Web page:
By Lesley Jacobs Solmonson
Before heading to the New World in 1620, our Pilgrim forefathers spent their last night in the Refectory Room of what would become the Black Friar’s Distillery for Plymouth Gin. Unfortunately for the Pilgrims, there would be no gin at the first Thanksgiving. According to Stephen C. O’Neill, Associate Curator of the Pilgrim Hall Museum in Plymouth, Massachusetts, most provisions lists for the period contain references to ‘strong waters’ or aqua vitae, generic references to distilled wine or brandy. No gin or genever to be found. In all likelihood, the beverage selections at the first Thanksgiving would have leaned more toward the familiar beer and wine. And so, 12 Bottle Bar has a few suggestions for your Turkey Day. Let the gobbling – er, sipping – begin.
When it comes to holidays, we at the Bar firmly believe that you should drink what you like. But with the literal cornucopia of foods available at the table during this overindulgent season, there’s no arguing that some flavors work better together. In order to choose what you drink, you need to think about what you are eating first. Let’s leave the side dishes out of it and simply consider the centerpiece of the feast – the bird. Turkey is a bit of an odd duck, so to speak. The standard supermarket versions – usually the industrially-bred Broad-Breasted White — are pretty insipid (translation: dry and flavorless), so we tend to juice them up with marinade and brines. In stark contrast, the once almost-extinct heritage breeds like the Naragansett and Bourbon Red are mind-bendingly different with their juicy, cappuccino-colored dark meat and creamy, toothsome, flavor-packed white meat. If you can stomach the price – around $4.00 to $5.00 a pound for heritage versus $1.00 to $2.00 (or even free with grocery purchase!) for basic supermarket – you’ll taste the difference. If not, I don’t blame you; just buy the freshest, most natural bird you can find.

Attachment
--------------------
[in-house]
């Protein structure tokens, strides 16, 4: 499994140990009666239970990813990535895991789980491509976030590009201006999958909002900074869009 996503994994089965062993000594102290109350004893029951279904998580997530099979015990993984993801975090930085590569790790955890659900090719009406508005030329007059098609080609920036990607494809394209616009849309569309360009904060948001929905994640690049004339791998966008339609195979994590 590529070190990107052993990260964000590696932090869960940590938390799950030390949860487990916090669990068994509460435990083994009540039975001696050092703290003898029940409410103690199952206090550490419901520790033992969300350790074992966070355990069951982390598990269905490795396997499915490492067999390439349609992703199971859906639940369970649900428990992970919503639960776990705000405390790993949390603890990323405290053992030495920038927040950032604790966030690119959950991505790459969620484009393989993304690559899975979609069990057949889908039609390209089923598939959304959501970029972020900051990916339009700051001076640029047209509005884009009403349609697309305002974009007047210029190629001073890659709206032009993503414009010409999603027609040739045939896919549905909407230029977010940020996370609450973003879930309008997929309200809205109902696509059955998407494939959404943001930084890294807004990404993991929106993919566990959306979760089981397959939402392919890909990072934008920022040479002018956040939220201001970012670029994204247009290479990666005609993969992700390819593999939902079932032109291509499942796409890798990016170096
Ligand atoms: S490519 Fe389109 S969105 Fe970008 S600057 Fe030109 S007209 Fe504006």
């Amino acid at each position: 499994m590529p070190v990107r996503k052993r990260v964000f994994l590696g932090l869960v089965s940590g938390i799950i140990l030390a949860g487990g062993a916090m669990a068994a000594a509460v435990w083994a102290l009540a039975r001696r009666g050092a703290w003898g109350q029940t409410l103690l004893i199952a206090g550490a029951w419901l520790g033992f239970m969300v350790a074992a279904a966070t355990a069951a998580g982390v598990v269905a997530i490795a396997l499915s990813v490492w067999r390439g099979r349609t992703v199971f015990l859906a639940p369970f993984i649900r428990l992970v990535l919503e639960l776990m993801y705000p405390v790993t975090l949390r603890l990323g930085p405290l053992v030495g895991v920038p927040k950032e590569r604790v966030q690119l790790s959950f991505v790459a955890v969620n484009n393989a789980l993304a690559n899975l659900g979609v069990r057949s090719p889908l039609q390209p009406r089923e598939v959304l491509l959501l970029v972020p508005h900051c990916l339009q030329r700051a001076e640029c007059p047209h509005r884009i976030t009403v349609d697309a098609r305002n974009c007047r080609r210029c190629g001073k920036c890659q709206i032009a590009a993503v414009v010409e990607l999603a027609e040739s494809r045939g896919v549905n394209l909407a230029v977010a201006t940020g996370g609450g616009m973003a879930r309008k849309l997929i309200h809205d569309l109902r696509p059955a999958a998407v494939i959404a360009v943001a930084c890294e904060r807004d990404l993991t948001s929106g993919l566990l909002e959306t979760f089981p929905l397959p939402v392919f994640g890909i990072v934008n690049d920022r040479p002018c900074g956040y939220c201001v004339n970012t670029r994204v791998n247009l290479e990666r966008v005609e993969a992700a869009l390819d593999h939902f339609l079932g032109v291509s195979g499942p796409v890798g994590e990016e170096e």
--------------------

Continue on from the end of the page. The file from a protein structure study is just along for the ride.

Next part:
Heritage birds will require a gutsier wine, whether red or white; when pairing wine with the supermarket versions, your decision will be most influenced by how you cook them (i.e., gravy, what you baste and spice with, etc.) That said, there’s a lovely, little triumvirate of vino that you can always count on, tailoring to the richness or lightness of the meal.
Bursting with gentle straw- and raspberry flavors with a silky feel in the mouth, Pinot Noir is a natural for Thanksgiving. Neither too fruity nor too dry, it is the go-to red for the holiday. Unfortunately, Pinot Noir often comes at a price. If you want to splurge, look for the “real” stuff from the Burgundy region of France. The highest classification is grand cru, but you can find more reasonable bottles by seeking out the less in-demand regions and/or relying on a well-regarded producer. For instance, Bruno Clair, Faiveley, and Vincent Girardin are all superb names and their lower end bottling are quite inexpensive (i.e., $30-40). Likewise, the Gamay region of Burgundy specializes in fruity, juicy (and much lower priced) Beaujolais wines – not the Nouveau stuff at the market, but rather Beaujolais-Villages or the Beaujolais cruswhich have a lot of richness and depth.